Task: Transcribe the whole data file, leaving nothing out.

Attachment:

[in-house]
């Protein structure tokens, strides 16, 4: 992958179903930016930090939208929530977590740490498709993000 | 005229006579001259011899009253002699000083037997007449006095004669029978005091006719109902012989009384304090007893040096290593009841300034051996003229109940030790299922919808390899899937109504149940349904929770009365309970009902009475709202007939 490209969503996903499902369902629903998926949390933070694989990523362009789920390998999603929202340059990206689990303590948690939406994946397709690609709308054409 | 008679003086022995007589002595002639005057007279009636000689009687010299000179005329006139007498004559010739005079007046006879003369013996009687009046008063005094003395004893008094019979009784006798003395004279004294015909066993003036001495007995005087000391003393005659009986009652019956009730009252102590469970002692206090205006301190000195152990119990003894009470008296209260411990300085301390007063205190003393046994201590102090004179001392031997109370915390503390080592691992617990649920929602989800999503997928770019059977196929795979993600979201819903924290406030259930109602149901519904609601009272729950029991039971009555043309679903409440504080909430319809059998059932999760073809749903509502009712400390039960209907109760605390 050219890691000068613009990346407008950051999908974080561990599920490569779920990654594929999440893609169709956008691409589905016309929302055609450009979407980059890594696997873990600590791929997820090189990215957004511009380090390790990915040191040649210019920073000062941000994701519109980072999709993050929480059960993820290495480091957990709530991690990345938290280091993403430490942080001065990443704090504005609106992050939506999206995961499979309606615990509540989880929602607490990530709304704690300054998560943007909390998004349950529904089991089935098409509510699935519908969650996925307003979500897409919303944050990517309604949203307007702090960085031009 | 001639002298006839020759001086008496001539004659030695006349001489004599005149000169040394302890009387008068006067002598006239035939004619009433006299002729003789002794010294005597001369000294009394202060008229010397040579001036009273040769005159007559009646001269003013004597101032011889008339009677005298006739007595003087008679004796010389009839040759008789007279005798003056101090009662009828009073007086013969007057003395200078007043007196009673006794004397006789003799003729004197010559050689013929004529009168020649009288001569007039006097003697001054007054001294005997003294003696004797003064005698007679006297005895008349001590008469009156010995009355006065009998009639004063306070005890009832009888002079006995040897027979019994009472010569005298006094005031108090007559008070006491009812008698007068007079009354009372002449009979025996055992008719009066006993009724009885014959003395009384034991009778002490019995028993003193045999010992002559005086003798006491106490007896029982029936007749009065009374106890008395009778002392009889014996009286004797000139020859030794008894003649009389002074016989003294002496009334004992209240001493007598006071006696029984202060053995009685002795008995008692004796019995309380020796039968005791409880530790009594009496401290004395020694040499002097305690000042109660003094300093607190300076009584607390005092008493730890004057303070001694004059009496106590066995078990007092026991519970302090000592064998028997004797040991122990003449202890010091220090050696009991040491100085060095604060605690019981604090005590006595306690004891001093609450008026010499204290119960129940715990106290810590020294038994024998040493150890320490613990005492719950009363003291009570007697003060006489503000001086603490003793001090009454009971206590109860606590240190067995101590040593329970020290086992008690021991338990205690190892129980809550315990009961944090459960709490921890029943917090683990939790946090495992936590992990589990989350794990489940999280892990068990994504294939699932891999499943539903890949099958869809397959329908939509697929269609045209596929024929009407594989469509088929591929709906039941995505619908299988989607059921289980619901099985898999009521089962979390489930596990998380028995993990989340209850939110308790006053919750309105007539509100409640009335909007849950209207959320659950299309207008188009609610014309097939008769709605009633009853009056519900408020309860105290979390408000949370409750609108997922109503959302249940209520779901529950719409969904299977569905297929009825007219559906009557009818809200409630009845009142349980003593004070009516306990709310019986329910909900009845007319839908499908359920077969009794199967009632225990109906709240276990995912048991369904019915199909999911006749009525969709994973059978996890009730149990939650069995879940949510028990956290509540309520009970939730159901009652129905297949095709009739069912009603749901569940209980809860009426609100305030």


[in-house]
């Protein structure tokens, strides 16, 4: 992958179903930016930090939208929530977590740490498709993000 | 005229006579001259011899009253002699000083037997007449006095004669029978005091006719109902012989009384304090007893040096290593009841300034051996003229109940030790299922919808390899899937109504149940349904929770009365309970009902009475709202007939 490209969503996903499902369902629903998926949390933070694989990523362009789920390998999603929202340059990206689990303590948690939406994946397709690609709308054409 | 008679003086022995007589002595002639005057007279009636000689009687010299000179005329006139007498004559010739005079007046006879003369013996009687009046008063005094003395004893008094019979009784006798003395004279004294015909066993003036001495007995005087000391003393005659009986009652019956009730009252102590469970002692206090205006301190000195152990119990003894009470008296209260411990300085301390007063205190003393046994201590102090004179001392031997109370915390503390080592691992617990649920929602989800999503997928770019059977196929795979993600979201819903924290406030259930109602149901519904609601009272729950029991039971009555043309679903409440504080909430319809059998059932999760073809749903509502009712400390039960209907109760605390 050219890691000068613009990346407008950051999908974080561990599920490569779920990654594929999440893609169709956008691409589905016309929302055609450009979407980059890594696997873990600590791929997820090189990215957004511009380090390790990915040191040649210019920073000062941000994701519109980072999709993050929480059960993820290495480091957990709530991690990345938290280091993403430490942080001065990443704090504005609106992050939506999206995961499979309606615990509540989880929602607490990530709304704690300054998560943007909390998004349950529904089991089935098409509510699935519908969650996925307003979500897409919303944050990517309604949203307007702090960085031009 | 001639002298006839020759001086008496001539004659030695006349001489004599005149000169040394302890009387008068006067002598006239035939004619009433006299002729003789002794010294005597001369000294009394202060008229010397040579001036009273040769005159007559009646001269003013004597101032011889008339009677005298006739007595003087008679004796010389009839040759008789007279005798003056101090009662009828009073007086013969007057003395200078007043007196009673006794004397006789003799003729004197010559050689013929004529009168020649009288001569007039006097003697001054007054001294005997003294003696004797003064005698007679006297005895008349001590008469009156010995009355006065009998009639004063306070005890009832009888002079006995040897027979019994009472010569005298006094005031108090007559008070006491009812008698007068007079009354009372002449009979025996055992008719009066006993009724009885014959003395009384034991009778002490019995028993003193045999010992002559005086003798006491106490007896029982029936007749009065009374106890008395009778002392009889014996009286004797000139020859030794008894003649009389002074016989003294002496009334004992209240001493007598006071006696029984202060053995009685002795008995008692004796019995309380020796039968005791409880530790009594009496401290004395020694040499002097305690000042109660003094300093607190300076009584607390005092008493730890004057303070001694004059009496106590066995078990007092026991519970302090000592064998028997004797040991122990003449202890010091220090050696009991040491100085060095604060605690019981604090005590006595306690004891001093609450008026010499204290119960129940715990106290810590020294038994024998040493150890320490613990005492719950009363003291009570007697003060006489503000001086603490003793001090009454009971206590109860606590240190067995101590040593329970020290086992008690021991338990205690190892129980809550315990009961944090459960709490921890029943917090683990939790946090495992936590992990589990989350794990489940999280892990068990994504294939699932891999499943539903890949099958869809397959329908939509697929269609045209596929024929009407594989469509088929591929709906039941995505619908299988989607059921289980619901099985898999009521089962979390489930596990998380028995993990989340209850939110308790006053919750309105007539509100409640009335909007849950209207959320659950299309207008188009609610014309097939008769709605009633009853009056519900408020309860105290979390408000949370409750609108997922109503959302249940209520779901529950719409969904299977569905297929009825007219559906009557009818809200409630009845009142349980003593004070009516306990709310019986329910909900009845007319839908499908359920077969009794199967009632225990109906709240276990995912048991369904019915199909999911006749009525969709994973059978996890009730149990939650069995879940949510028990956290509540309520009970939730159901009652129905297949095709009739069912009603749901569940209980809860009426609100305030």